The Joys and Challenges of Being a Writer and a Mother

The Joys and Challenges of Being a Writer and a Mother

“Plant a tree, have a child, write a book.” This famous saying, attributed to Cuban poet and freedom fighter José Martí, encapsulates the desire to create a lasting legacy. As a writer and a mother of three, I’ve been contemplating the parallels between writing and motherhood, especially since the onset of the pandemic. And it has led me to conclude that this maxim is both simplistic and unfair. Let me explain why.

The Unexpected Love for Plants

During the lockdown, I found myself drawn to plants. I went beyond planting trees in my backyard and filled my home with houseplants. Taking care of them brought me joy and satisfaction. In contrast, navigating the challenges of motherhood during those uncertain and fearful months was incredibly tough. Especially as a mother to 19-year-old twin daughters and a 10-year-old son. Despite being fortunate enough to have part-time teaching jobs and the opportunity to work on my own writing, it felt like I could never do enough. Balancing my children’s needs, my students’ needs, and my personal and professional responsibilities seemed impossible. It was like being an orchestra conductor, soloist, and concertmaster while also managing a busy household. The pressure was immense.

The Unrealistic Maxim

One night, during a bout of pandemic-induced insomnia, it dawned on me how unrealistic the maxim “plant a tree, have a child, write a book” truly is. Not to mention its inherent patriarchal nature. Men in traditional relationships can fulfill all three roles because their partners often take on the burden of household and childcare responsibilities. While some men may have managed to balance their day jobs and writing during the pandemic, the unequal distribution of domestic responsibilities persists. This gender imbalance affects women writers significantly.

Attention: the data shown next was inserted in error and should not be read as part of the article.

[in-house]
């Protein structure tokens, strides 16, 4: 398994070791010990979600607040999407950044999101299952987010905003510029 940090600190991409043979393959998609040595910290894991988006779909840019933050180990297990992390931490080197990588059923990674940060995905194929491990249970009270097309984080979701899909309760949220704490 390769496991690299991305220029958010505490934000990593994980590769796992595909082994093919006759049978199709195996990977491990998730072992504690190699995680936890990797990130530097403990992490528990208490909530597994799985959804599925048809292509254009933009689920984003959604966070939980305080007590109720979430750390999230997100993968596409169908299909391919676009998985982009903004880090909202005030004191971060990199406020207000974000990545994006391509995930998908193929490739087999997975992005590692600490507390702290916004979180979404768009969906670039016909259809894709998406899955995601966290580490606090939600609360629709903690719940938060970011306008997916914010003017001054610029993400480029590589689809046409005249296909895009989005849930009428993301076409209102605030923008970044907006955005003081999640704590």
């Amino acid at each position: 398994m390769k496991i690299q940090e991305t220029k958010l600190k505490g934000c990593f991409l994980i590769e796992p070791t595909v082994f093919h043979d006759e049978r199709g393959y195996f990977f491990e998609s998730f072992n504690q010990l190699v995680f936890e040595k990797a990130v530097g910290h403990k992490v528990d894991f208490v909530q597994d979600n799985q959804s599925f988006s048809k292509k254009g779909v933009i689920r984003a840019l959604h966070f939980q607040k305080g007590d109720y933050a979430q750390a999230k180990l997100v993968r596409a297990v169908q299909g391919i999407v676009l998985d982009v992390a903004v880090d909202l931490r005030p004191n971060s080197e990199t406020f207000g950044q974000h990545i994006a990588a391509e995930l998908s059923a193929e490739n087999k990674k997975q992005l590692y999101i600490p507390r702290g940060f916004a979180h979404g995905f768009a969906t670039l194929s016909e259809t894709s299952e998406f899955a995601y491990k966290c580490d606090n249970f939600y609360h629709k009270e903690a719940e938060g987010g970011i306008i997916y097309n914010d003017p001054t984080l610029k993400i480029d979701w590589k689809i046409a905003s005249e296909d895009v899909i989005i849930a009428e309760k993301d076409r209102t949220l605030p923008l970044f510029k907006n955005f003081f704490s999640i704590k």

The Burden of Traditional Gender Roles

Historically, male writers like Carlos Fuentes and Gabriel García Márquez had their spouses take care of their homes and children while they pursued their literary endeavors. Nobel Prize winner García Márquez even gave his wife a meager sum to support the family while he wrote his masterpiece, “One Hundred Years of Solitude”. While I acknowledge the dedication and effort these male writers put into their work, they were not burdened with the same caregiving responsibilities as women.

The Uneven Playing Field

The COVID-19 pandemic further highlighted the disparities faced by women, especially racialized women, single mothers, low-income women, immigrant women, and those with disabilities. Statistics Canada reported that women accounted for 62.5% of overall employment losses during the pandemic. Despite these challenges, these women continued to write, stealing precious moments to craft their stories amidst their caretaking duties. Their resilience and perseverance deserve recognition.

Celebrating Women Writers

As an immigrant woman, a mother who writes and a writer who mothers, I’m grateful for the opportunities I’ve had in my writing career. Today, I want to use this platform to celebrate the bravery and determination of all women writers. I see your struggles, your dedication, and your stories. Whether they remain unwritten, unpublished, or loved by readers, I honor them all.

A Call to Acknowledge the Journey

Being a writer and a mother/caretaker is no easy task, even in the best of times. It’s crucial to pause and recognize the value of the individual journeys we undertake. I applaud all women who balance their writing ambitions with their caregiving responsibilities. Thank you for nurturing both your loved ones and your creative pursuits. Thank you for bringing your unique stories into the world. And please, keep writing. We can’t get enough.

Tips Tree Planting